“I don’t think art is about consistency. It’s about complexity … The key question for me is how to make an object that expresses its own self-doubt, questions its own existence.” — Tobias Putrih, in Tobias Putrih 99-07 (JRP/Ringier, 2007)
Tobias Putrih isn’t a filmmaker, but several of his site-specific installations have re-imaged cinema interiors through the creation of life-size environments, where actual films are projected for viewers to sit and watch. One of the things I respond to the most is Putrih’s usage of every day, ephemeral materials such as paper, cardboard, tape, twist ties, and plastic foam to create, among other things, usable structures. Putrih also uses these materials to create maquettes, many of them also cinemas, but the small-scale models often represent structures that would be impossible to construct or use.
Born in Kranj, Slovenia, Putrih represented his native country at the 52nd Venice Biennale in 2007. He now lives and works in New York and his fascination with process and the endless series of permutations that are possible when designing and constructing something is ongoing. Putrih recognizes that vision and experimentation are required to produce both functional structures and provisional objects, and has noted as much by saying:
“Blueprints, maquettes, models—these are all representational forms that describe the structure and proposed function of something. I’m interested in these forms as substitutes through which we can explore the potentials of an idea. It is much easier for me to justify the production of an object if I can insist that it is not a finished thing but rather just a proposal for an object or architectural space that will probably never be built… for me to float an idea in a provisional form that can easily be remade or disposed of makes sense, because such makeshift objects still beg questions about their own existence.” (inTobias Putrih 99-07)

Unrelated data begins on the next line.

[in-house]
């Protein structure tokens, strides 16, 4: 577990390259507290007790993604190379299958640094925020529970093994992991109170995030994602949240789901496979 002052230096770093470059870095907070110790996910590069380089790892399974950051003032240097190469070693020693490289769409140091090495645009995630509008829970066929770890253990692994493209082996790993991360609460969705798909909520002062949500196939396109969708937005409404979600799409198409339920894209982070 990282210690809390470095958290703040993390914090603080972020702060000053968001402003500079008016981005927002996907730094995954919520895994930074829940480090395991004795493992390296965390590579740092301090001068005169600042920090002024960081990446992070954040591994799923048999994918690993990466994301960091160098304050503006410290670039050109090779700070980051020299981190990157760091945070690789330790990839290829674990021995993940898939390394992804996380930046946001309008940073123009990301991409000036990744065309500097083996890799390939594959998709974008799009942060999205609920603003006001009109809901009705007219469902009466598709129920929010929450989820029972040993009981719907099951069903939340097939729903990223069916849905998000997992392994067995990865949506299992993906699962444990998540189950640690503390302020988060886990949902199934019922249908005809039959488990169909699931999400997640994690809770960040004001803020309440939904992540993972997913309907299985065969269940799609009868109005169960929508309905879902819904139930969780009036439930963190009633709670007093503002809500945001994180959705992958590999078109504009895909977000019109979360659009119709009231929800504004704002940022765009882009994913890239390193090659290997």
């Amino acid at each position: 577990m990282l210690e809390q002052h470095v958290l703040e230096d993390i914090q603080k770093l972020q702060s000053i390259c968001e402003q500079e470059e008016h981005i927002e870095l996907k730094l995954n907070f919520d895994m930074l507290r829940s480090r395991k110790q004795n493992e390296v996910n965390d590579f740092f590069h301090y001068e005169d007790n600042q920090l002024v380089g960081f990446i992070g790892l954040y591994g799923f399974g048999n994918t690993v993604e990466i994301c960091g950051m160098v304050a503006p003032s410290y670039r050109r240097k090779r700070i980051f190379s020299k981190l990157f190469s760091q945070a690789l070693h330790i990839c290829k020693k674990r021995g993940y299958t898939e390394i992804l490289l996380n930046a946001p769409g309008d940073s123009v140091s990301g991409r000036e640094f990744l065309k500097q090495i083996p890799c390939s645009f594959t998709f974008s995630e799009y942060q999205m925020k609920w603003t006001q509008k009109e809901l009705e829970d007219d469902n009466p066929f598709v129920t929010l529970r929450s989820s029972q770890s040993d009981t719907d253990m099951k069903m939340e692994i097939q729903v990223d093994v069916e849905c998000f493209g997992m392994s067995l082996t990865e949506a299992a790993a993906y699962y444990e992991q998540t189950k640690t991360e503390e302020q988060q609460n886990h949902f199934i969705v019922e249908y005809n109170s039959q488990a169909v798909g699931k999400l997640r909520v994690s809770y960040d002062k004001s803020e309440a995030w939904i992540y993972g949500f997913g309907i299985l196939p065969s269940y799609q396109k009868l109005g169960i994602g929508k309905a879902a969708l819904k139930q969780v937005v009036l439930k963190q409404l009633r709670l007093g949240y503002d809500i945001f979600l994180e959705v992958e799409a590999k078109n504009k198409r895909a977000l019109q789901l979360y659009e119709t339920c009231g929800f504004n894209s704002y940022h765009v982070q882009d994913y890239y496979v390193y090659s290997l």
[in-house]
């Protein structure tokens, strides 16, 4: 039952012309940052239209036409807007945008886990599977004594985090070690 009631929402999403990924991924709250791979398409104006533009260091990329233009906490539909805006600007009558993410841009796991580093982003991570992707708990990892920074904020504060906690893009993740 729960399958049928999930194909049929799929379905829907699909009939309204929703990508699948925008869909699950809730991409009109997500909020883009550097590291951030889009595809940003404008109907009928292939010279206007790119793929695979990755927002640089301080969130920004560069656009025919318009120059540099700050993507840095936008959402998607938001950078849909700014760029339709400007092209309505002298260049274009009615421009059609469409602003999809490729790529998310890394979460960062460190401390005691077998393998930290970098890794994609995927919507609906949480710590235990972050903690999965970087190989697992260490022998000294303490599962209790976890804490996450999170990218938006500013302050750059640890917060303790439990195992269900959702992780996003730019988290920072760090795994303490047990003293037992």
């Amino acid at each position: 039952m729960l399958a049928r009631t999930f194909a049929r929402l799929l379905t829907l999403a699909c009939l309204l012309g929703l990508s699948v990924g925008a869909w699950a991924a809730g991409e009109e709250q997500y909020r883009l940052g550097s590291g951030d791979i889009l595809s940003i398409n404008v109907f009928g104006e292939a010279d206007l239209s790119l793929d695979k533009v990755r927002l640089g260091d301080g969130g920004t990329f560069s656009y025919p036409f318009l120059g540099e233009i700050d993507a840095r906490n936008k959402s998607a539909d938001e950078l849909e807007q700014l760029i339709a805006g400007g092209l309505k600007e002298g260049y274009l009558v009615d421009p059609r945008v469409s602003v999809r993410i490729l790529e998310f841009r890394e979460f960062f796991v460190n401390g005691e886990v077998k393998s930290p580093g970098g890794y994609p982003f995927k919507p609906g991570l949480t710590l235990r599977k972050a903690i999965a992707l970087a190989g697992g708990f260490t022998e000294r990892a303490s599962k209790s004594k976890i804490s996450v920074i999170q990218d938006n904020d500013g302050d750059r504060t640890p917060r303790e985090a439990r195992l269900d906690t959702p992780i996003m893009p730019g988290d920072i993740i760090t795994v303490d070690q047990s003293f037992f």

In riffing off of works by artistic and architectural titans such as Robert Smithson and Buckminster Fuller, Putrih has also revealed that his influences and inspiration aren’t solely confined to the fine arts, and include physics, science fiction and anthropology.
I like how several of his works have a collaborative component to them, with viewers often invited to construct models of their own or inhabit built environments. And like several of the other speakers from VAP’s Spring series of lectures (Muñoz, Bartana) Putrih is fascinated by experimental utopias and this permeates his work; “art and design (are) manipulative but also potentially therapeutic and socially ameliorative practices” (in Tobias Putrih 99-07).
I’m really looking forward to hearing Putrih articulate some of the tension between the functional and the imaginative in his work when VAP welcomes him to speak in person soon. Please join us if you’ll be in Chicago!